Florida Panthers own deep, diverse pool of prospects

By Brian Fogarty

Drew Shore - Florida Panthers

Photo: Now a rookie with the San Antonio Rampage of the AHL, forward Drew Shore experienced little difficulty transitioning to professional hockey. (Photo by Scott A. Schneider/Getty Images)

Not only has Florida Panthers General Manager Dale Tallon turned a perennially underachieving NHL club into a playoff contender in just over two years, but he built an enviable stable of prospects, many of whom are close to NHL ready.

Saint John captain Jonathan Huberdeau will almost certainly join the NHL club when, or if the season starts. Centerman Nick Bjugstad was given every opportunity to forego his college eligibility to sign a professional contract before he decided to return to the University of Minnesota. Junior hockey stars Alex Petrovic and Quinton Howden are both rookies in the AHL this year, as is former Denver University captain Drew Shore and former top bantam pick John McFarland

Left Wing

Leading the left wingers in the pipeline is professional rookie Quinton Howden. As with most 20-year-old players fresh out of junior hockey, Howden has been having some difficulty making it onto the scoresheets in San Antonio through his first handful of games. Yet the speedy winger has a bright future ahead of him, and should improve as the year plays out.

Yaroslav Kosov is developing into a force. The young Russian has been gaining invaluable experience playing the KHL and has been receiving significant ice time in international competitions for the Russian national teams. He plays a hard-nosed, gritty game with quickness and scoring ability and should become an NHL regular.

There are others with potential to contribute at the NHL level, though their odds of making the big league are longer than those of Howden and Kosov. John McFarland is trying to put his troubled OHL career behind him, and thus far still has a toehold in the AHL. Recent draft pick Francis Beauvillier is a project, but could one day become an NHL regular, though he is unlikely to become a scoring forward at that level.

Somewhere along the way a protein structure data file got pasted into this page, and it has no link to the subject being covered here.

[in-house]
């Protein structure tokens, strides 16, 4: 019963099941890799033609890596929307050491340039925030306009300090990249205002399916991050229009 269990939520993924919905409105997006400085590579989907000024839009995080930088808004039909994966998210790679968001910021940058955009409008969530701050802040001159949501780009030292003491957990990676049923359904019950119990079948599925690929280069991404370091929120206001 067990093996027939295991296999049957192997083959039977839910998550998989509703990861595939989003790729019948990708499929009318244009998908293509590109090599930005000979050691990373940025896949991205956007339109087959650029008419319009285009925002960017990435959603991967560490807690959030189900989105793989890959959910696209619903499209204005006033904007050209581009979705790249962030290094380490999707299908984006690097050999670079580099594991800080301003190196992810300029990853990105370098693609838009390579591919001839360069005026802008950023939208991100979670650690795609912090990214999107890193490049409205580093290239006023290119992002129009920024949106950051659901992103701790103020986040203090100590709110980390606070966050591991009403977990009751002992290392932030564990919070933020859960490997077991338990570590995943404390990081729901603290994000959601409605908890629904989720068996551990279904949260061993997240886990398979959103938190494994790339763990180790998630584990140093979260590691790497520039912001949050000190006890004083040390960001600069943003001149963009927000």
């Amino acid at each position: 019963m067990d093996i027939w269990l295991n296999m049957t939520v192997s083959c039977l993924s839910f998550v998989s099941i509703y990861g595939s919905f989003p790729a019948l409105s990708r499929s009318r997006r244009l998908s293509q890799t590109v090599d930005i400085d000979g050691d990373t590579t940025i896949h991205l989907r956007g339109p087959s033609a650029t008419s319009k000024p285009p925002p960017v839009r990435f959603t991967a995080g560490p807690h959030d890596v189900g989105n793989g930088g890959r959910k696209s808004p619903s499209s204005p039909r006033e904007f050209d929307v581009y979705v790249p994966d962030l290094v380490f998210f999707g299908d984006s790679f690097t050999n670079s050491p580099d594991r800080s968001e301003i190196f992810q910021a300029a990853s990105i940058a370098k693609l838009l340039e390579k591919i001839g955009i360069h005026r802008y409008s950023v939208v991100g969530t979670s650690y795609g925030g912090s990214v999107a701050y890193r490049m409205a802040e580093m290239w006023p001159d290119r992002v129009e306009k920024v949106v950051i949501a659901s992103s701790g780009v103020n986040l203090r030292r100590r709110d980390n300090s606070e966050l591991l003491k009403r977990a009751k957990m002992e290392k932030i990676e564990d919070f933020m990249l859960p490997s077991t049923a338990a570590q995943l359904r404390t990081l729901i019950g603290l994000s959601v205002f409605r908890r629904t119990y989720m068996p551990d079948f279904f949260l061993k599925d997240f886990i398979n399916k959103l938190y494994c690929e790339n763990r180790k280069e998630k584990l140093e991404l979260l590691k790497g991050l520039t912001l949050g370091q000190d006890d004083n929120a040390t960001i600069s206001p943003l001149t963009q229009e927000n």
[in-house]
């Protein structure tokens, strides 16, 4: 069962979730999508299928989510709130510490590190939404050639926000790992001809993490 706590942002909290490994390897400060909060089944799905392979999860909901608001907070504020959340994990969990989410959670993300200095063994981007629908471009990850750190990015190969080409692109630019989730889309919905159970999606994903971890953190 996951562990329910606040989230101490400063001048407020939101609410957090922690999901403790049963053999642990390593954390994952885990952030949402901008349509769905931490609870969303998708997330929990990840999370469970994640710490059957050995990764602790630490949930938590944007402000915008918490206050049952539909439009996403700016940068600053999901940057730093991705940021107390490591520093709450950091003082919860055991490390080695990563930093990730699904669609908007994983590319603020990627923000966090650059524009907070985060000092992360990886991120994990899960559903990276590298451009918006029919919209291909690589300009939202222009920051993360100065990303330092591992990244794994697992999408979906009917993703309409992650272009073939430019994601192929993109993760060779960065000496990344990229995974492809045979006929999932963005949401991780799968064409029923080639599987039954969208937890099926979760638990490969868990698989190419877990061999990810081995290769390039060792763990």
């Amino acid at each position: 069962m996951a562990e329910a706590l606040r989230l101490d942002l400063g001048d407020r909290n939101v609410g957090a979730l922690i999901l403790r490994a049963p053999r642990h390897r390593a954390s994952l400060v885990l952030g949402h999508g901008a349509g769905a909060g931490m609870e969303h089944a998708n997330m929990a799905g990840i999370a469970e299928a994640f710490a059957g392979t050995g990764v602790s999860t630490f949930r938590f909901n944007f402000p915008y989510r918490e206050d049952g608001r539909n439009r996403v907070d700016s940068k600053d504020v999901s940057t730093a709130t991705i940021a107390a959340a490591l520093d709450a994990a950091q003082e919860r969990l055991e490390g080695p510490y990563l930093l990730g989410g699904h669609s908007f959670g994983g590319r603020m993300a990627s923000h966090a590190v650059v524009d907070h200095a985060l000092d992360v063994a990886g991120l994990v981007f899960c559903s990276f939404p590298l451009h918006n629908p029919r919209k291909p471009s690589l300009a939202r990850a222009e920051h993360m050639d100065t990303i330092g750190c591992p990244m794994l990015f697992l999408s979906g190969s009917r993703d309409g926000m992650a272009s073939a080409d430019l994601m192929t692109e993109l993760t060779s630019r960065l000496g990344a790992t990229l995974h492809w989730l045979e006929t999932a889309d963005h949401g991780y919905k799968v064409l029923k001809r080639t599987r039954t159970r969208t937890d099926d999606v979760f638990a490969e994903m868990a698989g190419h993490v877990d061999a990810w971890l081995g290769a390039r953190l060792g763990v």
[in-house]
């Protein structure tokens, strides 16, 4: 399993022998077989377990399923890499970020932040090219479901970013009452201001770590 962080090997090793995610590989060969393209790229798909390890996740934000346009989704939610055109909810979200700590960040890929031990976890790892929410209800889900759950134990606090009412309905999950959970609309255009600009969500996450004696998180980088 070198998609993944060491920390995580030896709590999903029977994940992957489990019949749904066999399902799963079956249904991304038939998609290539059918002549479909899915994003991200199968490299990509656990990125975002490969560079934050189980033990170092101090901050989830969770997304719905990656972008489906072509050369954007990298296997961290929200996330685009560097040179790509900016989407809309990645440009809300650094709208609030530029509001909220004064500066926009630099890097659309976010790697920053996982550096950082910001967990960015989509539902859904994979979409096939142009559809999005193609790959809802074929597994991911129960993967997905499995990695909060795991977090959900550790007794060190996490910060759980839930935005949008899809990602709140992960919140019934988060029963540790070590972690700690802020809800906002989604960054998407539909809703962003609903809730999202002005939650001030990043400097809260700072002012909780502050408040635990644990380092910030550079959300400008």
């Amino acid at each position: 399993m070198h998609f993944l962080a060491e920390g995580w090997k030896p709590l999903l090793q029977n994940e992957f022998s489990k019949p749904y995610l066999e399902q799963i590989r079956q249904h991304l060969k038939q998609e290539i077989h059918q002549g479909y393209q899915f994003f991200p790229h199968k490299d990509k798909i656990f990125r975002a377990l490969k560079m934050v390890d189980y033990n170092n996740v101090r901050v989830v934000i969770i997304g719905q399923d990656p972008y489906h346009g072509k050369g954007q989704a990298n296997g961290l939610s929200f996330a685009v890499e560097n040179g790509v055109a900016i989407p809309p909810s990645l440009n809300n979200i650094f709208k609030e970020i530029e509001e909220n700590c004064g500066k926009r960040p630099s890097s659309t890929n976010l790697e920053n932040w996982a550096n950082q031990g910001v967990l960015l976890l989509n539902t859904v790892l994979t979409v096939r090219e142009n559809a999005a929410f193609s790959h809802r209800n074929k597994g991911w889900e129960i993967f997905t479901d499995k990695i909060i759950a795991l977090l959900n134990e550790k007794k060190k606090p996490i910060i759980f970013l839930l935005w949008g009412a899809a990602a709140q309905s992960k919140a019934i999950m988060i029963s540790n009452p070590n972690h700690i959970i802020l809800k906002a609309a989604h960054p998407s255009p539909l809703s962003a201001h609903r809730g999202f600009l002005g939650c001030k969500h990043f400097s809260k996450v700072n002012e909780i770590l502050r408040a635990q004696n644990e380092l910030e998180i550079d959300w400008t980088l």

Connor Brickley has seen his scoring production drop dramatically since his lacerated calf injury last year. Playing for an underwhelming Vermont team, Brickley has struggled to find the net this season, with just one goal in the year’s first seven games.

Alexander Delnov is still mostly an unknown variable in the Panthers system. His early play for Seattle in the WHL has been solid, but unspectacular. He needs some more time to adjust to the North American game, but could develop into a workable player.

Garrett Wilson, Mattias Lindstrom, and Eric Selleck look to be depth players at this point in their careers.

Center

The Panthers’ prospect depth, talent and skill at the center position remains among the league’s best. Leading the system is top prospect Jonathan Huberdeau, who is considered a center even though there is a good chance he will line up at wing once he hits the NHL. Huberdeau possesses the kind of all-world talent that could make him an All-Star once he gets the opportunity. He has top line passing, shooting, and puck handling-skills, and thinks the game as well as anyone. Creative as a passer, he has the ability to consistently find open players and get the puck to them in a position where they can be effective. When the passing lanes are closed, Huberdeau can also put the puck in the net with an accurate and deceptive shot. He still needs to get stronger, but there is simply no denying that he will be a Panther in the near future.

Nick Bjugstad would hold the top center position in most other teams’ depth charts. The Minnesota native is an early favorite to become a Hobey Baker finalist, and although he has cooled off slightly from a hot start to the year, he is one of the college game’s best players. His size, shooting ability, strength with and without the puck, and possession skills will one day make him an effective first or second-line center in the NHL.